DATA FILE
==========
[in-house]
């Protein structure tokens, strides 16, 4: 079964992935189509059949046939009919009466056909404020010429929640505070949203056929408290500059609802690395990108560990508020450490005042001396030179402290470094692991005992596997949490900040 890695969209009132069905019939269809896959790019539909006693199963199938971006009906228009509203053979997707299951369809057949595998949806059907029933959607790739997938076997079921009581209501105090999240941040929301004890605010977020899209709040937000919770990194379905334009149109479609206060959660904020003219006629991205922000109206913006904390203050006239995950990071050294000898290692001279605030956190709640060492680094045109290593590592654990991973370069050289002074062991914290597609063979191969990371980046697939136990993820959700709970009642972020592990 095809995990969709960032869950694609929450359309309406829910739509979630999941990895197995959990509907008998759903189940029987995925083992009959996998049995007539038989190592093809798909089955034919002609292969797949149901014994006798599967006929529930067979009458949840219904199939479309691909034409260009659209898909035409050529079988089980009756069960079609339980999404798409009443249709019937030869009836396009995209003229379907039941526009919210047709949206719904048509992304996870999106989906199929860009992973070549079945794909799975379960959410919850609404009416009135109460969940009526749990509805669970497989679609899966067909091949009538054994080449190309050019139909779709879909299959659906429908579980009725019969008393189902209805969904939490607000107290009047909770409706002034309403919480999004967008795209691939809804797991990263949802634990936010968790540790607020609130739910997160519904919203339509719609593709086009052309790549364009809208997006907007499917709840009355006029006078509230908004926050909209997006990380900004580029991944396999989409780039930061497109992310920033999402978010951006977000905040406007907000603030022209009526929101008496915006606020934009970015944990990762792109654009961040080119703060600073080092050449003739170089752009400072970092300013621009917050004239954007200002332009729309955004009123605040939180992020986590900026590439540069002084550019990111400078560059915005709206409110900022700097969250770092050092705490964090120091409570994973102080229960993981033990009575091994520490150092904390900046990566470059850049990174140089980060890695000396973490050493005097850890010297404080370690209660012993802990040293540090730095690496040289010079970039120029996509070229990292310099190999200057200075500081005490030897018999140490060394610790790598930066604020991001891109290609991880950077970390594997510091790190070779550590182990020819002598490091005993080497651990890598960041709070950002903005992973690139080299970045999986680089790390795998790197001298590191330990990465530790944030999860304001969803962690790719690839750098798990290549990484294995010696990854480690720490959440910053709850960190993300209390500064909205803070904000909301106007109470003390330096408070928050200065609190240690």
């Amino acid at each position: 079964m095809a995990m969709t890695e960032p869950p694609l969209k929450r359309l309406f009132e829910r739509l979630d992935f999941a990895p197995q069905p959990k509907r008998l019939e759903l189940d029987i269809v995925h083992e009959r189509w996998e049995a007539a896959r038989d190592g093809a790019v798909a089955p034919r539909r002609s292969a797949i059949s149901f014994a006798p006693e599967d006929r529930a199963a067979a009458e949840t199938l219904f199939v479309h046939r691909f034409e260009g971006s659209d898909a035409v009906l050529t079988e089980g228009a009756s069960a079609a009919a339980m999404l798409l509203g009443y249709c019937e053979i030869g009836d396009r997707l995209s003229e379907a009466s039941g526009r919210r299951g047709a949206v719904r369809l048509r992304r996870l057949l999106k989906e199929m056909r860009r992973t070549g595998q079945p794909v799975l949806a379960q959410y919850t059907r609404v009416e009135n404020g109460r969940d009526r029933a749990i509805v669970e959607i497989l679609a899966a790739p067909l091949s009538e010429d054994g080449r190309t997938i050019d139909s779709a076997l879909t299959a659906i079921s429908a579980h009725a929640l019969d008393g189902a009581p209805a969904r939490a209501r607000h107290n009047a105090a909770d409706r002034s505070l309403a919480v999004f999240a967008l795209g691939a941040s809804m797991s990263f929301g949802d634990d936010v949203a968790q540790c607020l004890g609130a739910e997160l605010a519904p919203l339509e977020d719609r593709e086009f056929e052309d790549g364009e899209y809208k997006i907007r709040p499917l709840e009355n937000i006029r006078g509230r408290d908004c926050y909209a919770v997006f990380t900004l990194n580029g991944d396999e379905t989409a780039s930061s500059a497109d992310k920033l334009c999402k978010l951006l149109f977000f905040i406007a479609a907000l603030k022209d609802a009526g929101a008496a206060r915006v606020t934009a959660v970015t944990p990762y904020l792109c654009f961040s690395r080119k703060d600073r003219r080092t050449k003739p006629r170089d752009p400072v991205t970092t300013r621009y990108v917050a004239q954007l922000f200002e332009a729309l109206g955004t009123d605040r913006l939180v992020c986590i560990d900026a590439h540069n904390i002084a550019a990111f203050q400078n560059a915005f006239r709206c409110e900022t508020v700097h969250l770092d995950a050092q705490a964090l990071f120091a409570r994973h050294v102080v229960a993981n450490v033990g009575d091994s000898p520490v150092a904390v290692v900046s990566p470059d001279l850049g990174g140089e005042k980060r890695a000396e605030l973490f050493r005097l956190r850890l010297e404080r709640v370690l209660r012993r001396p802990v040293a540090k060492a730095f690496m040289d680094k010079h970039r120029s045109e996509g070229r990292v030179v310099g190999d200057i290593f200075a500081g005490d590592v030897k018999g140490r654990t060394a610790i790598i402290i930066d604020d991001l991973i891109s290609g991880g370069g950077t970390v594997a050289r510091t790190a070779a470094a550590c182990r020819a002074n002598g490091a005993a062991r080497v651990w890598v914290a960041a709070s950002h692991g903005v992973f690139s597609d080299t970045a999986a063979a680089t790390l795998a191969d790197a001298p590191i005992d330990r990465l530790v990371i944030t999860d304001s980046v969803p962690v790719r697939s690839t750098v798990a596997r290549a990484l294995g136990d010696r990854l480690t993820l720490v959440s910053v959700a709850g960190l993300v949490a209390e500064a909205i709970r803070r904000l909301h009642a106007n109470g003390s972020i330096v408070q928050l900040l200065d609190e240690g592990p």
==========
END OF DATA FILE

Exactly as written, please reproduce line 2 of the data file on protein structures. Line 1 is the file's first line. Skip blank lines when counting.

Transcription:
């Protein structure tokens, strides 16, 4: 079964992935189509059949046939009919009466056909404020010429929640505070949203056929408290500059609802690395990108560990508020450490005042001396030179402290470094692991005992596997949490900040 890695969209009132069905019939269809896959790019539909006693199963199938971006009906228009509203053979997707299951369809057949595998949806059907029933959607790739997938076997079921009581209501105090999240941040929301004890605010977020899209709040937000919770990194379905334009149109479609206060959660904020003219006629991205922000109206913006904390203050006239995950990071050294000898290692001279605030956190709640060492680094045109290593590592654990991973370069050289002074062991914290597609063979191969990371980046697939136990993820959700709970009642972020592990 095809995990969709960032869950694609929450359309309406829910739509979630999941990895197995959990509907008998759903189940029987995925083992009959996998049995007539038989190592093809798909089955034919002609292969797949149901014994006798599967006929529930067979009458949840219904199939479309691909034409260009659209898909035409050529079988089980009756069960079609339980999404798409009443249709019937030869009836396009995209003229379907039941526009919210047709949206719904048509992304996870999106989906199929860009992973070549079945794909799975379960959410919850609404009416009135109460969940009526749990509805669970497989679609899966067909091949009538054994080449190309050019139909779709879909299959659906429908579980009725019969008393189902209805969904939490607000107290009047909770409706002034309403919480999004967008795209691939809804797991990263949802634990936010968790540790607020609130739910997160519904919203339509719609593709086009052309790549364009809208997006907007499917709840009355006029006078509230908004926050909209997006990380900004580029991944396999989409780039930061497109992310920033999402978010951006977000905040406007907000603030022209009526929101008496915006606020934009970015944990990762792109654009961040080119703060600073080092050449003739170089752009400072970092300013621009917050004239954007200002332009729309955004009123605040939180992020986590900026590439540069002084550019990111400078560059915005709206409110900022700097969250770092050092705490964090120091409570994973102080229960993981033990009575091994520490150092904390900046990566470059850049990174140089980060890695000396973490050493005097850890010297404080370690209660012993802990040293540090730095690496040289010079970039120029996509070229990292310099190999200057200075500081005490030897018999140490060394610790790598930066604020991001891109290609991880950077970390594997510091790190070779550590182990020819002598490091005993080497651990890598960041709070950002903005992973690139080299970045999986680089790390795998790197001298590191330990990465530790944030999860304001969803962690790719690839750098798990290549990484294995010696990854480690720490959440910053709850960190993300209390500064909205803070904000909301106007109470003390330096408070928050200065609190240690």